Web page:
Department head Lai Van Sinh acknowledges that the lack of professional studios has had a negative impact on historical films.
"We don't have a qualified system for studios, while in China they have different film studios for each historical era, including the Tang, Ming and Qing dynasties," says Phuc.
Both State-run and private film companies are not enthusiastic about making historical films because of the effort they require.
Head of the Movie Broadcasting Chamber at HCM City Television (HTV) Nguyen Anh Xuan says the HTV directorial board encourages private film companies to produce historical movies.
"We pay VND180 million (US$9,230) for a social psychological film, but we pay VND400 million ($20,502) for a historical movie. We also save our time table's ‘golden hours' to broadcast historical movies," says Xuan. "We have created these priority policies, but private filmmakers are still not enthusiastic about the genre."
Deputy head of the Movie Industry Department, Le Ngoc Minh, says the problem can't be solved quickly.
Minh says filmmakers should research history, build modern studios and use professional props, costumes and weapons.
"While our movie industry still lacks technical infrastructure, we want to develop a historical film genre, but sometimes we receive negative feedback from the public," says Minh. "This discourages filmmakers as well as investors and distributors."
Although filmmakers have had a difficult time producing movies about ancient history, Vietnamese filmmakers have successfully made films about more recent history. Such films include Lang Vu Dai Ngay Ay (The Then Vu Dai Village), Sao Thang Tam (August Star), Canh Dong Hoang (Deserted Field). All of these films were made during the golden era of the Vietnamese movie industry.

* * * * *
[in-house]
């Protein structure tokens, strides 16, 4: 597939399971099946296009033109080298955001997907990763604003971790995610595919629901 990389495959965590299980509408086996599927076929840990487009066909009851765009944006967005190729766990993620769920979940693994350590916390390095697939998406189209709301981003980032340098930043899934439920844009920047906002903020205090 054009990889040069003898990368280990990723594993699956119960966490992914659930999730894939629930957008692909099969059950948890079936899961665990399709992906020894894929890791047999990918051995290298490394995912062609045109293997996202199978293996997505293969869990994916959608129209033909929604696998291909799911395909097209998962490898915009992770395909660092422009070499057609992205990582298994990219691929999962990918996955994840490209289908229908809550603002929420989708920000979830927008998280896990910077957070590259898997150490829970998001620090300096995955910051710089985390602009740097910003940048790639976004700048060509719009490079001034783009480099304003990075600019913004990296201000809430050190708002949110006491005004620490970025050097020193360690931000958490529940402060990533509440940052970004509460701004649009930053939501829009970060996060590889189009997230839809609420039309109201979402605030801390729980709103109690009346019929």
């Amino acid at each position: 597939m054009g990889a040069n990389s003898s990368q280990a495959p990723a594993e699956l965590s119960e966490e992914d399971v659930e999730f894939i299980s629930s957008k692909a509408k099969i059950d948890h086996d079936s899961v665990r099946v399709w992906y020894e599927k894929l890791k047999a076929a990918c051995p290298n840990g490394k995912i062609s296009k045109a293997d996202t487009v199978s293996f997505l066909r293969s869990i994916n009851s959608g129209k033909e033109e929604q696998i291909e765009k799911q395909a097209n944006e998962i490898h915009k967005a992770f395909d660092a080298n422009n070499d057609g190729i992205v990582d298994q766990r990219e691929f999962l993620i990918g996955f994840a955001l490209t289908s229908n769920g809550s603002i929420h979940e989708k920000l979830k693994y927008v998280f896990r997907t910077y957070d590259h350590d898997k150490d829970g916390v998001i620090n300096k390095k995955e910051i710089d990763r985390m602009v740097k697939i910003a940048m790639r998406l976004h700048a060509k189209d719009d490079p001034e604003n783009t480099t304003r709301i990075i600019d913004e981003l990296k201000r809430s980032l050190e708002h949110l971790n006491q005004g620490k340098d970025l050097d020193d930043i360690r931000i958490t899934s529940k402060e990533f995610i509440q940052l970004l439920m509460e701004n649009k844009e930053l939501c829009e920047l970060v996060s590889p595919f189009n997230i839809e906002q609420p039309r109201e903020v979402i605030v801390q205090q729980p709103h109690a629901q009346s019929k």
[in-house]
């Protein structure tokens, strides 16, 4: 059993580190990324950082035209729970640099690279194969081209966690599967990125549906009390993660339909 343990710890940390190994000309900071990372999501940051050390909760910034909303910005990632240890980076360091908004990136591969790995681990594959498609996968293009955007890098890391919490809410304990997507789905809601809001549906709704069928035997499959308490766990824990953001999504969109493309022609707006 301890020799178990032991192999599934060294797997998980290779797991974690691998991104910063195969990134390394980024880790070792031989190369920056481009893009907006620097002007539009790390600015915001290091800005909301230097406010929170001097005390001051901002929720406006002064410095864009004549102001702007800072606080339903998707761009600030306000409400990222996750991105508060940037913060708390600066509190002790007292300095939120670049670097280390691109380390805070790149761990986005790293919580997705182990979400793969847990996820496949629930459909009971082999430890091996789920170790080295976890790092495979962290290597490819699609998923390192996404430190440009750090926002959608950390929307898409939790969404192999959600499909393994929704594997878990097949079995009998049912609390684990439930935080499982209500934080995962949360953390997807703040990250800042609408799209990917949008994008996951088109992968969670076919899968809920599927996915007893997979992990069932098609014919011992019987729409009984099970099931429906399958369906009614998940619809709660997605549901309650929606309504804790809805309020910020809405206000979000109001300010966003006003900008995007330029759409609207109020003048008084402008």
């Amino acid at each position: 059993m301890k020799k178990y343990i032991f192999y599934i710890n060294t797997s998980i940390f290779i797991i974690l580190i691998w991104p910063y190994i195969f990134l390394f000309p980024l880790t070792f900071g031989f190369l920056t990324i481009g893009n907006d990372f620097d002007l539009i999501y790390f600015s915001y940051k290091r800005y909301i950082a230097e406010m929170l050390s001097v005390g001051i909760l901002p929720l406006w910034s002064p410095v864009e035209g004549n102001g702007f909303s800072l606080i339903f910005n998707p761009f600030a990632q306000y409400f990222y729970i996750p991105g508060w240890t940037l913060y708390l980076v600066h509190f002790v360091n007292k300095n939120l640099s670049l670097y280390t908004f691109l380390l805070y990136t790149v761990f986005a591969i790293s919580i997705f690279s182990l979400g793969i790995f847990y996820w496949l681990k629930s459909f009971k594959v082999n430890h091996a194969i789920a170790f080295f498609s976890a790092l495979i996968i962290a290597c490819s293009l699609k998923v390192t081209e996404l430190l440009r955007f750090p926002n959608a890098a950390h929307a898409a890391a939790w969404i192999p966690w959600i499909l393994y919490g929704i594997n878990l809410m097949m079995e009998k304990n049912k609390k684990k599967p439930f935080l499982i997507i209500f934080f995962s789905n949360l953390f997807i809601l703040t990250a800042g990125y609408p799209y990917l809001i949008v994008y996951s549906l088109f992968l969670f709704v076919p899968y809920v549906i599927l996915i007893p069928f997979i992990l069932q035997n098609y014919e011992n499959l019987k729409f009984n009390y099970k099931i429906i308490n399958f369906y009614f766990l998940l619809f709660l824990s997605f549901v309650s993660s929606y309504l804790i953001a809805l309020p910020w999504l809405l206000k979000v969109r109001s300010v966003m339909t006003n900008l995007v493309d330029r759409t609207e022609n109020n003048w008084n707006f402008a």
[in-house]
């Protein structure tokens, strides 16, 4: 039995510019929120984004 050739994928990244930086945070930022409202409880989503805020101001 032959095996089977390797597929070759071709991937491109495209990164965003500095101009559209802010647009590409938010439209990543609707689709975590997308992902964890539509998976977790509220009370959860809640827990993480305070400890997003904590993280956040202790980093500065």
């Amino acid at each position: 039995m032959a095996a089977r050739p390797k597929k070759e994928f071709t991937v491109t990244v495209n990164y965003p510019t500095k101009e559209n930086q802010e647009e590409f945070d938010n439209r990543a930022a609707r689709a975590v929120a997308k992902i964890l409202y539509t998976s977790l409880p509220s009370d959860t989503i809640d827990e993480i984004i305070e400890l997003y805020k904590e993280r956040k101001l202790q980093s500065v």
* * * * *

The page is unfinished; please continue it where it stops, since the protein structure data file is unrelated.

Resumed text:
These films are now considered ‘paragons and classics' and are widely available on DVD.
"All these films were produced during the years when the country suffered from economic difficulties, but the State earmarked funds for the industry," says film researcher Doan Tuan.
"These movies capture the reality of the country during those years."
While there weren't many films released to celebrate the 1,000th anniversary of Ha Noi, Khat vong Thang Long (Thang Long Aspiration) was the only historical movie about King Ly Thai To that will be aired. The cinema authorities acknowledge that while the film had gaping production errors, the movie is entertaining and captures the Vietnamese leader's story.
"I believe that in the future, our film industry will have better financial and technological resources," says amateur actor Dung.
"Some filmmakers may still hesitate [to make historical movies], but I think we should bravely do it, so we will learn more and improve the quality of the country's historical movies." — VNS